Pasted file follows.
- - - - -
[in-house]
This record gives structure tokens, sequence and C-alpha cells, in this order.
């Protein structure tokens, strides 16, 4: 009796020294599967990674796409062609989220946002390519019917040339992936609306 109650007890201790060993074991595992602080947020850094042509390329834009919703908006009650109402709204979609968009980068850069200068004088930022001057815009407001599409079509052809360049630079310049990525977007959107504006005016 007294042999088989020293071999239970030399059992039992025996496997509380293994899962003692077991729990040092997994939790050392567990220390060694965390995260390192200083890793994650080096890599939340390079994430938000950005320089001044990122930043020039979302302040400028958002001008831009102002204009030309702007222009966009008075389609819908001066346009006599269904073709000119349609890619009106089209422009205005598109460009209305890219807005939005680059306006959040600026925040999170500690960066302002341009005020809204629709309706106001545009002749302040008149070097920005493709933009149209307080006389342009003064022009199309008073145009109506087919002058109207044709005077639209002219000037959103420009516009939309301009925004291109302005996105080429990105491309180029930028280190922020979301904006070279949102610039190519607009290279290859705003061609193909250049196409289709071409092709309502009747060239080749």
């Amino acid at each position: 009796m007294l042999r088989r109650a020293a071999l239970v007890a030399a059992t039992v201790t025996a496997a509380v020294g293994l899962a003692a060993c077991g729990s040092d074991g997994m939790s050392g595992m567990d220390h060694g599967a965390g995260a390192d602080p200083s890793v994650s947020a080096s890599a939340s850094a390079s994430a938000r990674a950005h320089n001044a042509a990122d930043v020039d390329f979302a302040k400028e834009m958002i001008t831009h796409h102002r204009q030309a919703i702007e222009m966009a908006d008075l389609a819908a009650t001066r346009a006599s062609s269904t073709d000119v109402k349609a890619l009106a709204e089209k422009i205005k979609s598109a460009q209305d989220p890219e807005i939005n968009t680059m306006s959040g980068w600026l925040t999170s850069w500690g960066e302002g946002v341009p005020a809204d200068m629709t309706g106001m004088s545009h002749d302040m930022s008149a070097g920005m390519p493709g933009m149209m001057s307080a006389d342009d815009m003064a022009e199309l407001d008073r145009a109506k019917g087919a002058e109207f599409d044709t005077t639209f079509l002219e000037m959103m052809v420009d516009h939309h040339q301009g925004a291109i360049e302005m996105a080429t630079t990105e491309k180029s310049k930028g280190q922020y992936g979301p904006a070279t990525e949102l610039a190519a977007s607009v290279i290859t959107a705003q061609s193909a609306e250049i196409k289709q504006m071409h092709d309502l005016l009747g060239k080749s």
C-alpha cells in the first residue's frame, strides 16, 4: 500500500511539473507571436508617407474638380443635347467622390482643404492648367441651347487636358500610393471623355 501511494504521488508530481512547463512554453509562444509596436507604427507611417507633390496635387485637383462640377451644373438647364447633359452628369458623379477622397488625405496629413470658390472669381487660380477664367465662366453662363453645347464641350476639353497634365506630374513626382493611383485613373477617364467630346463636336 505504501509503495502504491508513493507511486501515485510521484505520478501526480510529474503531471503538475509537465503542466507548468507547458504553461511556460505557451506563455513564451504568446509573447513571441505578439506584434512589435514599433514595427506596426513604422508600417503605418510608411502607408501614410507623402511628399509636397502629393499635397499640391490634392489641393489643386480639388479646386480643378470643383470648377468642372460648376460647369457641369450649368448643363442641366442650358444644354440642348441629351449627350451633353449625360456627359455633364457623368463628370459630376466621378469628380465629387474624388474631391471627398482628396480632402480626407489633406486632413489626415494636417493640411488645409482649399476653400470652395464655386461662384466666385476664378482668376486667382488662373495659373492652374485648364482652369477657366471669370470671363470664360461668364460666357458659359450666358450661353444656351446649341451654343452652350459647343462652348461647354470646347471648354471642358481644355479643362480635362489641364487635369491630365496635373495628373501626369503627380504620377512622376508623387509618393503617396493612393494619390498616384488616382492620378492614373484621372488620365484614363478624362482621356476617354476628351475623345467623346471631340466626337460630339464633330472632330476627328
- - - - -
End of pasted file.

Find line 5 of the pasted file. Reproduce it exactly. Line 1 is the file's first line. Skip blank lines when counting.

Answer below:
C-alpha cells in the first residue's frame, strides 16, 4: 500500500511539473507571436508617407474638380443635347467622390482643404492648367441651347487636358500610393471623355 501511494504521488508530481512547463512554453509562444509596436507604427507611417507633390496635387485637383462640377451644373438647364447633359452628369458623379477622397488625405496629413470658390472669381487660380477664367465662366453662363453645347464641350476639353497634365506630374513626382493611383485613373477617364467630346463636336 505504501509503495502504491508513493507511486501515485510521484505520478501526480510529474503531471503538475509537465503542466507548468507547458504553461511556460505557451506563455513564451504568446509573447513571441505578439506584434512589435514599433514595427506596426513604422508600417503605418510608411502607408501614410507623402511628399509636397502629393499635397499640391490634392489641393489643386480639388479646386480643378470643383470648377468642372460648376460647369457641369450649368448643363442641366442650358444644354440642348441629351449627350451633353449625360456627359455633364457623368463628370459630376466621378469628380465629387474624388474631391471627398482628396480632402480626407489633406486632413489626415494636417493640411488645409482649399476653400470652395464655386461662384466666385476664378482668376486667382488662373495659373492652374485648364482652369477657366471669370470671363470664360461668364460666357458659359450666358450661353444656351446649341451654343452652350459647343462652348461647354470646347471648354471642358481644355479643362480635362489641364487635369491630365496635373495628373501626369503627380504620377512622376508623387509618393503617396493612393494619390498616384488616382492620378492614373484621372488620365484614363478624362482621356476617354476628351475623345467623346471631340466626337460630339464633330472632330476627328